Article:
Open the Vault
Owning your own business and being your own boss are as much a part of the American Dream as owning a house in the suburbs with a two-car garage. In fact, the U.S. currently has 25 million small businesses—and counting. Once you have the idea for your business, you'll still need money to get started. Banks and the government have various loan plans to help you, many of them available via the World Wide Web.
Get the Facts
Whether you need money to open a quaint French bistro or to buy updated computer equipment for your growing law firm, your first step should be a visit to the Small Business Association (www.sba.gov). The SBA Web site posts everything you need to know—in English and Spanish—from the definition of a "small business" and how to create a business plan to detailed descriptions of all SBA loan programs, as well as a list of lending institutions that participate in them. You can even print all the SBA's forms.
BusinessFinance.com (www.businessfinance.com) can also help you research various loan programs. Its "Getting Loan Help" section explains the in and outs of the SBA's many loan programs, such as Development Loans, loans for minority-owned businesses, and Micro Loans. For the various programs, BusinessFinance.com has a drop-down menu of states so that you can find the nearest lender. BusinessFinance.com lets you search—with no registration charge—for financing that meets your specific needs. Just enter all of your business's details and the site will find funding matches, such as government loans, investment funds, leasing programs, or commercial financing.
Once you've learned everything you need to know about business loans, you need to visit a bank. Your local bank or credit union might have a site listing all of its business loan programs, or you can check out the sites from some of the larger banks, such as Chase Manhattan and Wells Fargo.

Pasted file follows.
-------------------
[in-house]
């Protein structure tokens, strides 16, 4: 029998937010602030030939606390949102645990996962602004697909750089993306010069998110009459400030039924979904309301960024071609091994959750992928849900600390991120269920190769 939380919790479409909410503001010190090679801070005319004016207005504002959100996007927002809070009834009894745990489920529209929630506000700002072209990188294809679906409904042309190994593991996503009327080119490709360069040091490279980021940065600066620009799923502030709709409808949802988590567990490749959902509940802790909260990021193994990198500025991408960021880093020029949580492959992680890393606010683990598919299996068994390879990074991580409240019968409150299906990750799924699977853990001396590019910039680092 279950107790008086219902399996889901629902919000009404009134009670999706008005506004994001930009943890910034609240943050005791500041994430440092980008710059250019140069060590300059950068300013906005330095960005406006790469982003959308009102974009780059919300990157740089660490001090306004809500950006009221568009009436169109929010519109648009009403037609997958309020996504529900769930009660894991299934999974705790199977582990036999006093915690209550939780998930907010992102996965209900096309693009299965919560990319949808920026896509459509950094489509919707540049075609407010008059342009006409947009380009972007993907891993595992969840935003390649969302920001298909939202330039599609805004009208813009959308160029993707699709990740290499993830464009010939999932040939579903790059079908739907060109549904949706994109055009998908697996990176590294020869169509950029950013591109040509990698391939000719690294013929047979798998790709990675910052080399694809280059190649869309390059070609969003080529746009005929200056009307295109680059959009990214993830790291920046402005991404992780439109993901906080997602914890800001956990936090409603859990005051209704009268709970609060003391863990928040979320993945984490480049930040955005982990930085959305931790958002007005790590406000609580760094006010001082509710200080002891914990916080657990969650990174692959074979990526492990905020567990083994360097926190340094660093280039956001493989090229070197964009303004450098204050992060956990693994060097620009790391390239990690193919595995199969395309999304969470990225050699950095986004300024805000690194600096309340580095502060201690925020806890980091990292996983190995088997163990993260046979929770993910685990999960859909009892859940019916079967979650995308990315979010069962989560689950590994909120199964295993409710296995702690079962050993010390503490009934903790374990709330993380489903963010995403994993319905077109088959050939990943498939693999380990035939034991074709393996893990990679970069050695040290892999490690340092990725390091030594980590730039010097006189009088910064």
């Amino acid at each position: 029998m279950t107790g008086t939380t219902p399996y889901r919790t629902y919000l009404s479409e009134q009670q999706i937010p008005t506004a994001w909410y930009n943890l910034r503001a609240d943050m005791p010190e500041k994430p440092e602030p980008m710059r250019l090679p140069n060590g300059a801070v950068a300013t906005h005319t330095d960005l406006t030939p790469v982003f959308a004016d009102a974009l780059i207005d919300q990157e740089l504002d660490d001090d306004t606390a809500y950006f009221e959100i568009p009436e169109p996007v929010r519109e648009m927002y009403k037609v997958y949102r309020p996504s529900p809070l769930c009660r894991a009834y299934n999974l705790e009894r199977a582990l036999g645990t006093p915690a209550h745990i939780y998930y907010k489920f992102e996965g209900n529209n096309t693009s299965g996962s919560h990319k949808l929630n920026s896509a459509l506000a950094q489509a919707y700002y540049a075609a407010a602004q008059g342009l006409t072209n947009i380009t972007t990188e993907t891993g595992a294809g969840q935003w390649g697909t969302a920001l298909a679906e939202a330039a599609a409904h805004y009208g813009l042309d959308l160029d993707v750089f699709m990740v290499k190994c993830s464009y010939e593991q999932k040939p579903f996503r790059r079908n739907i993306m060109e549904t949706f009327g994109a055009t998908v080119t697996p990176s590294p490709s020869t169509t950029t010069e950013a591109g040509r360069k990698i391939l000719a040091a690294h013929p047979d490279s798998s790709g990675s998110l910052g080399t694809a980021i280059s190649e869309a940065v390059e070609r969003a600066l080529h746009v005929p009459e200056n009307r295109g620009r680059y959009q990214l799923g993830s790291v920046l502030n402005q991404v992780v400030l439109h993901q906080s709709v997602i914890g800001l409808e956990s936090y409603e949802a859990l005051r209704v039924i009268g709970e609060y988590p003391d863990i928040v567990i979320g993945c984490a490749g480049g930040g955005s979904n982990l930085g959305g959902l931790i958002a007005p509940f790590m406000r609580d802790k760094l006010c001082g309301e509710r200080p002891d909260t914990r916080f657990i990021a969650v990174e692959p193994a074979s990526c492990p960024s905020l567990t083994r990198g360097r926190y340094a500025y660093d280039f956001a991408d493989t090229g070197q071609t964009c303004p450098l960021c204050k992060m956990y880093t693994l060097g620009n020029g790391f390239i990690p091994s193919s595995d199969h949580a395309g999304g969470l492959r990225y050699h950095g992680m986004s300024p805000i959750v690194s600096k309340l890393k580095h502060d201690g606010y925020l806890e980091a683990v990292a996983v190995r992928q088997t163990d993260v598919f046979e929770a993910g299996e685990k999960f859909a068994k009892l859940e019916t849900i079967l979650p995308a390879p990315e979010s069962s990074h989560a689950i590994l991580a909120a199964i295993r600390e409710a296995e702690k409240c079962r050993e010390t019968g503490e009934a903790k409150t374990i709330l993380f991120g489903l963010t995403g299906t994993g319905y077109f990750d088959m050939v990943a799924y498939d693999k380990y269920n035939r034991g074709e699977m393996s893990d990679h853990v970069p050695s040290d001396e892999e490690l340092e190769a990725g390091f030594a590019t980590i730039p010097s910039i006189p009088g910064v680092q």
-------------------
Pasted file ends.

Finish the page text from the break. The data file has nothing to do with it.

Chase Small Business Banking (www.chase.com/pages/smallbusiness) has a huge section on all of its loan programs. Along with SBA loans, Chase has created its own loan, leasing, and credit services for qualified businesses. The site describes Chase's lines of credit and special real-estate loans for small businesses. You can also apply online for a business debit card, a business credit card, or the Chase Small Business Leasing program. Instead of a loan for business equipment, a lease might suit you better.
The area "What Does Your Business Need?" at the Wells Fargo Resource Center for Small Business Owners (http://biz.wellsfargo.com) hosts all the explanations of Wells Fargo's loan programs. Find out about the bank's SBA loans, revolving lines of credit, business credit cards, lines of credit, and special loan programs for minority- and women-owned businesses. You can apply online for most of Wells Fargo's business-financing programs and even prequalify for an SBA loan. If you're overwhelmed by the variety of loan options, check out the Credit Product Selector: Enter some basic information about your business and the Selector will come up with a small list of Wells Fargo credit or loan services that might suit you.
Other large banks have Web sites dedicated to small businesses and their financing needs. For example, PNC Bank (www.pncbank.com/entrepreneur) offers a wealth of financing advice and information on the bank's many business loan programs. The loan information at the Bank of America Business Services site (www.bankofamerica.com/business) is tailored according to each state.
Under the heading "Find Cards and Financing" at the American Express Small Business home page (www.americanexpress.com/homepage/smallbusiness.shtml), you can apply for a credit card, finance new equipment, and get a business loan. The site will help you figure out which of AmEx's Corporate Cards best suits your business. Once you have the Corporate Card, you can apply for a business loan, which can't exceed $50,000 and doesn't have SBA affiliation. The site also offers articles on financing and managing your business, along with some interactive tools, such as an Internet Startup Workshop.
GE Capital is also known for its credit cards and has special small-business information and services on its Web site. With GE Small Business Solutions (www.gesmallbusiness.com) you can get financial advice, run scenarios on its interactive calculator, and apply online for credit cards and leasing programs. GE goes one step farther than AmEx, allowing you to prequalify online for an SBA loan.